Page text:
By July 2011, reports claimed that Russia had completed delivering the first batch of fighter jets in the country. Speaking about what they believe is the latest transaction; military sources claim the delivery was a closely-guarded secret after authorities in Kampala were angered when the Russian state news agency blew the lid on the first transaction.
In March 2011, Russian media houses reported that state-owned arms exporter Rosoboronexport signed two contracts worth $1.2bn for the delivery of six fighters to Uganda and another 16 to Algeria. The deal raised controversy after government raided the Bank of Uganda reserves for $740m (Shs 1.7 trillion) without Parliament’s approval to purchase the aircraft.
The purchase was followed by arguably the worst economic crisis to hit Uganda in the last quarter a century, characterized by galloping inflation and drastic depreciation of the Uganda shilling. Critics questioned the wisdom of the jets at a time of a global financial squeeze. It emerged last week that the ministry of Health budget next financial year would be slashed by up to Shs 300 billion, with the money likely to go to Defence.
The latest scramble for fighter jets has thrown the volatile Great Lakes region into the throes of an arms race where Uganda has attempted to punch above its own weight. In April 2012, a global arms report showed that Uganda’s military spending had for the first time outstripped Kenya’s. According to the Stockholm International Peace Research Institute (Sipri), Kampala spent $1.02bn— much more than Kenya’s $735m last year.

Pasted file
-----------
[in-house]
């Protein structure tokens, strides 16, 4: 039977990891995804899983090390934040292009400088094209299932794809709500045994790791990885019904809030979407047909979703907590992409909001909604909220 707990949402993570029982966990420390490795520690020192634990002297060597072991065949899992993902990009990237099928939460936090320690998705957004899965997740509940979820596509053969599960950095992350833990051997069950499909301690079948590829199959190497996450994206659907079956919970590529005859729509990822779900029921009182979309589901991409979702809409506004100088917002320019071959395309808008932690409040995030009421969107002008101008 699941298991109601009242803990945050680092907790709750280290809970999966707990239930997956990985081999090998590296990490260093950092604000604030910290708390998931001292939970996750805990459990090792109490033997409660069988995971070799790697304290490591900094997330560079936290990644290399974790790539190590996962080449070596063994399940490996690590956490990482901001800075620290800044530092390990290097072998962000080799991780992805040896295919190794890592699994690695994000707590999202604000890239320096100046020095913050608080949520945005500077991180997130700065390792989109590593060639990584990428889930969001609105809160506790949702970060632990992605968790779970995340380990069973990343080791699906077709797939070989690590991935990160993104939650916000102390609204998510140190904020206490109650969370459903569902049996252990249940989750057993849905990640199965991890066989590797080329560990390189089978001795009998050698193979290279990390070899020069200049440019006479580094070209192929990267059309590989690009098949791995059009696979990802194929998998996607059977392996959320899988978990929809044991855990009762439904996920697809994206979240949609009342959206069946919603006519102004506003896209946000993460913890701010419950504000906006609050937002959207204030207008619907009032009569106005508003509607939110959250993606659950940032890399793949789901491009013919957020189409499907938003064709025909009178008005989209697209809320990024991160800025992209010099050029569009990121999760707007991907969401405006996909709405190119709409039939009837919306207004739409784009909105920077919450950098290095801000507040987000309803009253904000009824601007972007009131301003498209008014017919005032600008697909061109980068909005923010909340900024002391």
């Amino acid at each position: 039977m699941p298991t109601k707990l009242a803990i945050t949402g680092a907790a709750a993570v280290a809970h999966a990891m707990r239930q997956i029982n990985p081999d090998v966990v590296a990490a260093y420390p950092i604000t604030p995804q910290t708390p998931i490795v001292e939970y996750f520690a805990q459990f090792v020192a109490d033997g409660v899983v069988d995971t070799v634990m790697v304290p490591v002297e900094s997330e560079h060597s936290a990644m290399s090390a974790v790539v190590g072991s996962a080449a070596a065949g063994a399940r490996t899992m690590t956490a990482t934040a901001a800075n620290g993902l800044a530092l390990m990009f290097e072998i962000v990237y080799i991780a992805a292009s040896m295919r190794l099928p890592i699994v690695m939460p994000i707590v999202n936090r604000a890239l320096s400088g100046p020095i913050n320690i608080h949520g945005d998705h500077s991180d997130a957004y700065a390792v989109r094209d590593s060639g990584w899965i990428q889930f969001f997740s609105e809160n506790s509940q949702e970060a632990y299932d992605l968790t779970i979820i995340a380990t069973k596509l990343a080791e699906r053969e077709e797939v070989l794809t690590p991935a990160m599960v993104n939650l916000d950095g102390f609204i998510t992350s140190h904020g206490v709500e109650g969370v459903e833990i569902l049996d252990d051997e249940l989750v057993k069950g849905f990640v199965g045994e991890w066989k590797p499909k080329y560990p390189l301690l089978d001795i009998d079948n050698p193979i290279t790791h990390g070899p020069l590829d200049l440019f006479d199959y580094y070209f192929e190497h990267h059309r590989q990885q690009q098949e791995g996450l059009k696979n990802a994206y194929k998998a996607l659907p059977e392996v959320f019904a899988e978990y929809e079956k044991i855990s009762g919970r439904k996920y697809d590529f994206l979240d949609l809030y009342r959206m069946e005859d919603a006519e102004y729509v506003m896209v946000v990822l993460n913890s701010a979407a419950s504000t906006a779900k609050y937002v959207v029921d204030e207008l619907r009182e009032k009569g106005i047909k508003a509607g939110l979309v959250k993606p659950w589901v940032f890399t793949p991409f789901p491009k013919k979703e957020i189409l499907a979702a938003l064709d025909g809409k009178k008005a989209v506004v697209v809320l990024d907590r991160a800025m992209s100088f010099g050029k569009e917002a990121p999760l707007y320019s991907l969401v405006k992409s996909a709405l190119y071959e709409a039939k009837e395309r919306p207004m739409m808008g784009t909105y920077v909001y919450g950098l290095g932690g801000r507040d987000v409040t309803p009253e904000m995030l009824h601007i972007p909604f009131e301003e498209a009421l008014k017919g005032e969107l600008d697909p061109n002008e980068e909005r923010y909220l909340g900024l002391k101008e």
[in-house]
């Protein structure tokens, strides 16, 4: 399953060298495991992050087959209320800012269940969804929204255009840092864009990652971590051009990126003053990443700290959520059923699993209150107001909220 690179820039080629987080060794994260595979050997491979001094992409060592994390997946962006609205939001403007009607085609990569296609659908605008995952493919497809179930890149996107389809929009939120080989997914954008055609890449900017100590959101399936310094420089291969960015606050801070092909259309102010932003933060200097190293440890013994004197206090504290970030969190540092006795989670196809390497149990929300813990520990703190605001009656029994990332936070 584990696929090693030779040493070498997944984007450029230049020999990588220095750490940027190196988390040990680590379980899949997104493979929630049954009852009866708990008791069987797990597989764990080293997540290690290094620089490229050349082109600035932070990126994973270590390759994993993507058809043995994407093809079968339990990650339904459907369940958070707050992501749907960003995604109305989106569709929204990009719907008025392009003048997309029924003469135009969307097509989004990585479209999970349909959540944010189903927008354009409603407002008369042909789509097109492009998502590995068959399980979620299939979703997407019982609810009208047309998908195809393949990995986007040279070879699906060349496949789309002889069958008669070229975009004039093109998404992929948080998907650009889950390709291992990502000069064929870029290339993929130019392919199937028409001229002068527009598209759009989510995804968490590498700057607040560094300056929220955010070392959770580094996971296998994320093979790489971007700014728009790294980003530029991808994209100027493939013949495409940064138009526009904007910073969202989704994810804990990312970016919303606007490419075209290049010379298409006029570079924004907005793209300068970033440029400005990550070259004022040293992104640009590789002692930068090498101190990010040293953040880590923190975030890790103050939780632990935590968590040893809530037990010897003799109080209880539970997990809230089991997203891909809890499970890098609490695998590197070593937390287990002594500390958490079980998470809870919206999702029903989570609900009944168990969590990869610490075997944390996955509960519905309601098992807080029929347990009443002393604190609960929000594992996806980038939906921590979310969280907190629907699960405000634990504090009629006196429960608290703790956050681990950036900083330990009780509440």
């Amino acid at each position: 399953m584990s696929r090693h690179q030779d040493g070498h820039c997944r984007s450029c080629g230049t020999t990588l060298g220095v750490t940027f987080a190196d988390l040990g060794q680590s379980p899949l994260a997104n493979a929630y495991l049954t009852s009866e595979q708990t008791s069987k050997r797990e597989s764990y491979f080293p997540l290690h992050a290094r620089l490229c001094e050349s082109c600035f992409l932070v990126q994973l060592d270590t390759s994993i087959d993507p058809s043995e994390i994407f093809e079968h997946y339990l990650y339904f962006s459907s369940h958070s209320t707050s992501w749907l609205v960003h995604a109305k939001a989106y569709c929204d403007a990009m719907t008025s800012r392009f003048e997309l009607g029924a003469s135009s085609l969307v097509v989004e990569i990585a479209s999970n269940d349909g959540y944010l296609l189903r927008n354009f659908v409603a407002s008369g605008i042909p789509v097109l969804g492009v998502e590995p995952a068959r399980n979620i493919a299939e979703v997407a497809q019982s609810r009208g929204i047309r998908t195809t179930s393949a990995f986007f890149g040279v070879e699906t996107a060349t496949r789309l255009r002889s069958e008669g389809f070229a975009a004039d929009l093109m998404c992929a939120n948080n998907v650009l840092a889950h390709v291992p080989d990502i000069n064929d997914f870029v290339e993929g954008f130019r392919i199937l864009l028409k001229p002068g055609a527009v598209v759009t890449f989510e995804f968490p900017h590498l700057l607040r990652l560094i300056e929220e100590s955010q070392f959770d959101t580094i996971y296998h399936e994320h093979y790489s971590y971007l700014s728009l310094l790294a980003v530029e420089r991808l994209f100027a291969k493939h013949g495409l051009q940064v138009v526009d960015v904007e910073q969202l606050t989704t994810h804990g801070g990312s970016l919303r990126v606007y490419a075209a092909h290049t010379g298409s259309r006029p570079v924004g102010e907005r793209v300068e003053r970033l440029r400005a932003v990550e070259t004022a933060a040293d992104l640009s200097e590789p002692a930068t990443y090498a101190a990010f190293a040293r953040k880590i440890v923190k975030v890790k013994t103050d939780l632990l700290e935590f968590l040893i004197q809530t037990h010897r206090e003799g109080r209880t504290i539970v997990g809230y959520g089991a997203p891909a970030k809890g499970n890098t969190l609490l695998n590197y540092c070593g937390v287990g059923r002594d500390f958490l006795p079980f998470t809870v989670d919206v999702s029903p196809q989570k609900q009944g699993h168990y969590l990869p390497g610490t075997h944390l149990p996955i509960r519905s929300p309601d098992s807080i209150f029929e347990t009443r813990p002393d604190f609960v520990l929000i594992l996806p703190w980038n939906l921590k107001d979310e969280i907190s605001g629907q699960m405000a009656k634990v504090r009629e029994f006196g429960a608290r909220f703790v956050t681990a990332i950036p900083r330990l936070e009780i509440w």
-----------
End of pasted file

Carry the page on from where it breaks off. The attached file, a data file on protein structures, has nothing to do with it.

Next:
The report particularly cited Uganda’s acquisition of six SU-30MK Russian fighter jets to make it one of the most elite in East and Central Africa. Highly-placed sources revealed that the country was taking threats by the Khartoum regime seriously, as it had a superior firepower in the skies.
In March 2013, the Speaker of their National Assembly, Ahmed Ibrahim al-Tahir, in a thinly-veiled remark said Khartoum was working with the opposition in Uganda to overthrow president Museveni’s regime. ‘It’s these fears,’ sources say, that could have led to such a decision to buy more fighter jets.
Fact-file about fighter jets
The Su-30 fighter plane is a two-seater, multi-role fighter, capable of accomplishing many combat missions at significant distances from the home base in any weather conditions, both by day and night. The tasks range from air defence, air patrol and escort to ground attack, suppression of enemy air defences and maritime attack.
It has high manoeuvrability and unique take-off and landing characteristics, allowing for the aircraft to rapidly strip airspeed and perform on the spot somersault manoeuvres. The aircraft has a speed of 1,350km per hour at low altitude and is capable of performing a 4.5-hour combat mission within a range of 3,000km with a normal fuel reserve.
An in-flight refuelling system increases the flight duration up to 10 hours with a range of 5,200km.